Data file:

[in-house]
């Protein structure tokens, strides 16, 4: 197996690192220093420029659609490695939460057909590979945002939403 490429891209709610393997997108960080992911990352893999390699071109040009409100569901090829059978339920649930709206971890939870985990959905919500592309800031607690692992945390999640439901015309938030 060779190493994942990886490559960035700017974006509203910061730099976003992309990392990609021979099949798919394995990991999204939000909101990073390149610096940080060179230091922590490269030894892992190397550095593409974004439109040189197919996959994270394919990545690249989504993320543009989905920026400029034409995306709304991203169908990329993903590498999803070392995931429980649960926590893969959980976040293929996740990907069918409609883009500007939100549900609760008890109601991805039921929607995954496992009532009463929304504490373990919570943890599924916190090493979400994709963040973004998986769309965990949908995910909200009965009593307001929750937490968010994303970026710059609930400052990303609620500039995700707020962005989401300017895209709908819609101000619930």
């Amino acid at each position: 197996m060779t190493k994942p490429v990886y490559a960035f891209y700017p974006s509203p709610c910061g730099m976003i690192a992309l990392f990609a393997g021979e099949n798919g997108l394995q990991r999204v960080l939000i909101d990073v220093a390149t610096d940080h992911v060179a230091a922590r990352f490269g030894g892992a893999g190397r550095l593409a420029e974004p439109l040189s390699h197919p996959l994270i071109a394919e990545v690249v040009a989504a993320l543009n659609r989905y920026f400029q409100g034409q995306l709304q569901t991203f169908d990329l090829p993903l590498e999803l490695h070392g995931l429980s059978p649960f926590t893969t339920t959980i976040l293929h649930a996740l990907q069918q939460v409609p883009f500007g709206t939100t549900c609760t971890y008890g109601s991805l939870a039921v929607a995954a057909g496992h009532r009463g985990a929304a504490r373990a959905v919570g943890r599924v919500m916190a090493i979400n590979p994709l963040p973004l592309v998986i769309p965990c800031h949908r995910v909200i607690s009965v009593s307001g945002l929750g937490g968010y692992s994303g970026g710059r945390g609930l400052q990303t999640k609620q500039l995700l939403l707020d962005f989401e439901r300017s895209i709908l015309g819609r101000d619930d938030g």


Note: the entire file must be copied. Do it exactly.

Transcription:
[in-house]
């Protein structure tokens, strides 16, 4: 197996690192220093420029659609490695939460057909590979945002939403 490429891209709610393997997108960080992911990352893999390699071109040009409100569901090829059978339920649930709206971890939870985990959905919500592309800031607690692992945390999640439901015309938030 060779190493994942990886490559960035700017974006509203910061730099976003992309990392990609021979099949798919394995990991999204939000909101990073390149610096940080060179230091922590490269030894892992190397550095593409974004439109040189197919996959994270394919990545690249989504993320543009989905920026400029034409995306709304991203169908990329993903590498999803070392995931429980649960926590893969959980976040293929996740990907069918409609883009500007939100549900609760008890109601991805039921929607995954496992009532009463929304504490373990919570943890599924916190090493979400994709963040973004998986769309965990949908995910909200009965009593307001929750937490968010994303970026710059609930400052990303609620500039995700707020962005989401300017895209709908819609101000619930």
């Amino acid at each position: 197996m060779t190493k994942p490429v990886y490559a960035f891209y700017p974006s509203p709610c910061g730099m976003i690192a992309l990392f990609a393997g021979e099949n798919g997108l394995q990991r999204v960080l939000i909101d990073v220093a390149t610096d940080h992911v060179a230091a922590r990352f490269g030894g892992a893999g190397r550095l593409a420029e974004p439109l040189s390699h197919p996959l994270i071109a394919e990545v690249v040009a989504a993320l543009n659609r989905y920026f400029q409100g034409q995306l709304q569901t991203f169908d990329l090829p993903l590498e999803l490695h070392g995931l429980s059978p649960f926590t893969t339920t959980i976040l293929h649930a996740l990907q069918q939460v409609p883009f500007g709206t939100t549900c609760t971890y008890g109601s991805l939870a039921v929607a995954a057909g496992h009532r009463g985990a929304a504490r373990a959905v919570g943890r599924v919500m916190a090493i979400n590979p994709l963040p973004l592309v998986i769309p965990c800031h949908r995910v909200i607690s009965v009593s307001g945002l929750g937490g968010y692992s994303g970026g710059r945390g609930l400052q990303t999640k609620q500039l995700l939403l707020d962005f989401e439901r300017s895209i709908l015309g819609r101000d619930d938030g």